LAST week I had a house call by a Covid officer to check compliance with post-holiday quarantine following my return from the Balearics. After a lovely holiday in a destination on the green list which later turned amber, my punishment consisted of ten days’ forced isolation in three rooms (including lavatory) covering 500 square feet and no outside space.
As an unvaccinated Untouchable, I looked on in envy at my double-poked friends who returned to London being able to move about freely and my travel companion who’d be showing off her tan. I wistfully imagined the glamorous parties they’d be attending whilst I’d be limited to surfing murder mystery reruns on ITV with a slightly acidic bottle of rose.
But be careful what you envy, ladies . . .
Two such double-jabbed friends, both travelling back to the UK from amber list countries, Spain and Denmark, on different budget airlines, were pinged and ordered to self-isolate on their return. It turned out someone on both of their flights had tested positive for the virus.
Now, neither of them is dumb enough to have the NHS track and trace app but their details were taken from the forms they were required to complete to board the planes bound for home.
So it turns out that getting the poke is no guarantee of regaining your freedom at all, and definitely not any kind of insurance policy for risk-free travel abroad. This was in spite of the fact that both of them, having taken tests within 48 hours of boarding and on day 2 after landing in UK arrivals, tested negative for the virus. The one returning from Denmark was fortuitously pinged after day 2, which she interpreted to mean that her isolation could be shortened to 7 days. Both friends were also required to take a test on day 8 of isolation (so in her case after it was over), and unlike myself, their Untouchable counterpart, could not do a day 5 test to get out early for good behaviour.
Everyone keeps telling me that as of August 16 the double-vaccinated will be able to move around freely regardless of whether they have been pinged. But as in this context ‘pinged’ refers to the app presumably the new freedom pass will not apply to the situation both of my friends found themselves in. Such is the absurdity that will prevail in the approaching mid-month holiday peak that there will be no way to ascertain whether it is worth travelling to a green-list rock in the Atlantic or going the whole hog and risking a turn from amber to red, with consequent pay-to-play prison sentence on return.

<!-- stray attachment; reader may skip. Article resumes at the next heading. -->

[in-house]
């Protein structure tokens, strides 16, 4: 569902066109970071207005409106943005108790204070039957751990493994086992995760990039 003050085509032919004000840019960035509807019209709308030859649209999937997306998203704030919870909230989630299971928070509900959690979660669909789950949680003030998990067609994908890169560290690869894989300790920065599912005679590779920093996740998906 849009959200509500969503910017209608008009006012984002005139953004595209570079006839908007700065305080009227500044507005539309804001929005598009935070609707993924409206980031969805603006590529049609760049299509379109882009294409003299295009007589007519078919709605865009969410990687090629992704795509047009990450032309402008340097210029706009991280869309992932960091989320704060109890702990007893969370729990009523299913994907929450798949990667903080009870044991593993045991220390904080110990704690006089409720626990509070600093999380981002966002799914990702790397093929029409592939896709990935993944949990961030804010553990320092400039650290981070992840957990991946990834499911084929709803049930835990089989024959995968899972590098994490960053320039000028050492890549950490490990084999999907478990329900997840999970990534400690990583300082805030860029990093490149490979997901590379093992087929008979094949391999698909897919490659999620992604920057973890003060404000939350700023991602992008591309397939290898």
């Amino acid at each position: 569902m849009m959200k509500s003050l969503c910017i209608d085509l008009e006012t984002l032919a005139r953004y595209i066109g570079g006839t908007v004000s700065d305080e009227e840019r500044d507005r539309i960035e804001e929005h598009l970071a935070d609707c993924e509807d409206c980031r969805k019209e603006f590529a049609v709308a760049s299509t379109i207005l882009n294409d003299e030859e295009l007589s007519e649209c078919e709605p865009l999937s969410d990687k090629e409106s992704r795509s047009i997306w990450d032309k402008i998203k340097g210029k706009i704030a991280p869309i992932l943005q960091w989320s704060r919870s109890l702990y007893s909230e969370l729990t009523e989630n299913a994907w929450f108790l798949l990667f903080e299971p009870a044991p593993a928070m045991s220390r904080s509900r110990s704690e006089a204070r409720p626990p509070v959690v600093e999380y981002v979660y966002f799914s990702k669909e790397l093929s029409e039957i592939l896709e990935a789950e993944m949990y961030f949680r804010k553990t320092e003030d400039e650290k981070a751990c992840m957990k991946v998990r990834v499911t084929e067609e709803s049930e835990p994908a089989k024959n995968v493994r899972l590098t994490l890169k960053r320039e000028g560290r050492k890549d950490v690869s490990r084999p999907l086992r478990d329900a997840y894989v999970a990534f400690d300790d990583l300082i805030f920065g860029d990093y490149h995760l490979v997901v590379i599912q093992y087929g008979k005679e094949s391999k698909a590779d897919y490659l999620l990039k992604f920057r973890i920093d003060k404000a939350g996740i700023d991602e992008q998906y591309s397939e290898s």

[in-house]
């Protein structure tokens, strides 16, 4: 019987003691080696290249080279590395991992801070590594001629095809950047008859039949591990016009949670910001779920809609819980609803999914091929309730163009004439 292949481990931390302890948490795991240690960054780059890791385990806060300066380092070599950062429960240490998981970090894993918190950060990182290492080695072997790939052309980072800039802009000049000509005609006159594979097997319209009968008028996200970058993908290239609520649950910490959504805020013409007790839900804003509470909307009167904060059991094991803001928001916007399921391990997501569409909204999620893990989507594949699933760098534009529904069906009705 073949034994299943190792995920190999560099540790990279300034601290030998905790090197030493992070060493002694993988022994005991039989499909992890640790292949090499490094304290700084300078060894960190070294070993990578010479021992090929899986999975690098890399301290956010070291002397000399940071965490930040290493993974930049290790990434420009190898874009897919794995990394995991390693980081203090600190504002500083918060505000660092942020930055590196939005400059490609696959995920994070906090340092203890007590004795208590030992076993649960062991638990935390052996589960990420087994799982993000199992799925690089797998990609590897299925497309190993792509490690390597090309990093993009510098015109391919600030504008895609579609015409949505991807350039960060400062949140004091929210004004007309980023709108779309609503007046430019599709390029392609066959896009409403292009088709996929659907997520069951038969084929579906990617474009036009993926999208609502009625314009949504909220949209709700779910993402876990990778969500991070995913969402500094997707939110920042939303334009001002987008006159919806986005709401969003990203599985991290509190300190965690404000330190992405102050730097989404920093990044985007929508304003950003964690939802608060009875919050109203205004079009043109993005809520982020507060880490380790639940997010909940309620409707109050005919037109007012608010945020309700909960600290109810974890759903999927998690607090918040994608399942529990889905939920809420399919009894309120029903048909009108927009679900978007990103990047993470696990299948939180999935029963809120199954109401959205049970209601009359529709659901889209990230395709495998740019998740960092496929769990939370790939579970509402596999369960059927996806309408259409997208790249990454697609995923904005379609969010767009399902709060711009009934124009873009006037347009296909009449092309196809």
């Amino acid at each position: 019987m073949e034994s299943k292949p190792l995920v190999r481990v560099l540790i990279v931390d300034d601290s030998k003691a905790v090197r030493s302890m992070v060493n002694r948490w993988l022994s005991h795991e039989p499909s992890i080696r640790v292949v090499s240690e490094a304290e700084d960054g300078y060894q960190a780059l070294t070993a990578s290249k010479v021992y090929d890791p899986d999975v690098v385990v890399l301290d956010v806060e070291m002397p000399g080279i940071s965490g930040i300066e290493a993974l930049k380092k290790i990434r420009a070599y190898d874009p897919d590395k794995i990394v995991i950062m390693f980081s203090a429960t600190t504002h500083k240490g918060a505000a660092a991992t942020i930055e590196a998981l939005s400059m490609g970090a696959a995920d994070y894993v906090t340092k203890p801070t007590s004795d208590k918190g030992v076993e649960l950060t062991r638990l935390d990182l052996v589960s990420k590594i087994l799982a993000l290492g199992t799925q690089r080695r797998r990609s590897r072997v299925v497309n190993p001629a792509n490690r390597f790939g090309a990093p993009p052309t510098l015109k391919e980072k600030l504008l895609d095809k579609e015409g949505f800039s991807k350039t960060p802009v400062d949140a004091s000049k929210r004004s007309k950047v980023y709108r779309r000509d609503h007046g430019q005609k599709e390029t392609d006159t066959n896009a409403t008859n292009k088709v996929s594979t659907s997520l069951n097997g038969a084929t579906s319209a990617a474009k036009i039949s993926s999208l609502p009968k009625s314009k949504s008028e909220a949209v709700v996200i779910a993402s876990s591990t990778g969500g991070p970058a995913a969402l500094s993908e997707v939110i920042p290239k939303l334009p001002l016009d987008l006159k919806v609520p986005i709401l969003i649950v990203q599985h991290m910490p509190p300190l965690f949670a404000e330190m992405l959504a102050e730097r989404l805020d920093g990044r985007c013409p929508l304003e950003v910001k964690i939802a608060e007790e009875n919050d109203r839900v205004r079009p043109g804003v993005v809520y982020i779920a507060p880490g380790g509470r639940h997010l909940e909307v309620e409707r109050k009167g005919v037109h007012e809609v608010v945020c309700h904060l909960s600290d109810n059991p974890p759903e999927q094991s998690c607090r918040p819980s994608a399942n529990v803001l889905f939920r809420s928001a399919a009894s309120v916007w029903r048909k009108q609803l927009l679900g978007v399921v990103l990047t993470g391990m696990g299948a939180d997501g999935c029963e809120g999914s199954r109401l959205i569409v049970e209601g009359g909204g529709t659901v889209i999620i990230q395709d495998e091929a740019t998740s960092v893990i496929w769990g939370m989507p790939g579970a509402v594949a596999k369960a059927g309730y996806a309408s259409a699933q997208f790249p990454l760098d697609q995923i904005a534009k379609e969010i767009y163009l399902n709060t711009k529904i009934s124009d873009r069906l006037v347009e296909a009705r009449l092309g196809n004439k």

I wonder whether the government (which I no longer spell with a capital ‘G’ as I do not recognise its legitimacy) justifies all of this on the premise that people who dare to go on holiday must be treated as putrid receptacles of contagion and thereby do penance for their hubris.
Just like me, my vaccinated friends are sitting at home this week, watching the tan fade and bingeing on Thai food delivered in a box whilst staring at some dystopian feminist melodrama on Channel 4 for human company. My Danish friend lives in a 350 square foot studio flat in Notting Hill but at least she has a balcony on which to smoke and sunbathe; otherwise I don’t know what she would do as in such a small space confinement is unbearable.
Not for her dressing up to visit Tesco Express or setting a playlist to walk in the park; no stolen glances at the hot barista on the morning coffee run. The Covid gods have spoken, and her sentence is to wake up every day in the fiery furnace of quarantine to be purified until such time as she may be released by her gracious overlords.
Lots of articles have been written recently about the pingdemic and I daresay most employees who can’t work from home are delighted to get a ping. These serfs will doubtless not be looking forward to August 16 (another ‘freedom day’), and were I one of them I would consider coming up with a strategy to deal with the impending fall-out. An efficient tactic could be the collection of bulk quantities of LF tests to multiply potentially positive results and, via photographic replication, establish a vault of templates for passing around when needed.
I digress. Back to being stalked by the Covid marshal. He knocked at the door twice, politely, and when I opened it he met me with sheepish eyes over a medical mask to request proof of ID. You can never be too careful in verifying the identity of someone who answers their own door during a spell of quarantine.
Neither of my vaccinated friends who were told to self-isolate received a visit from the NHS. I have now started quite feeling special that someone actually cared enough to check up on me.
Come to think of it, I should have invited the Covid marshal in for a drink . . .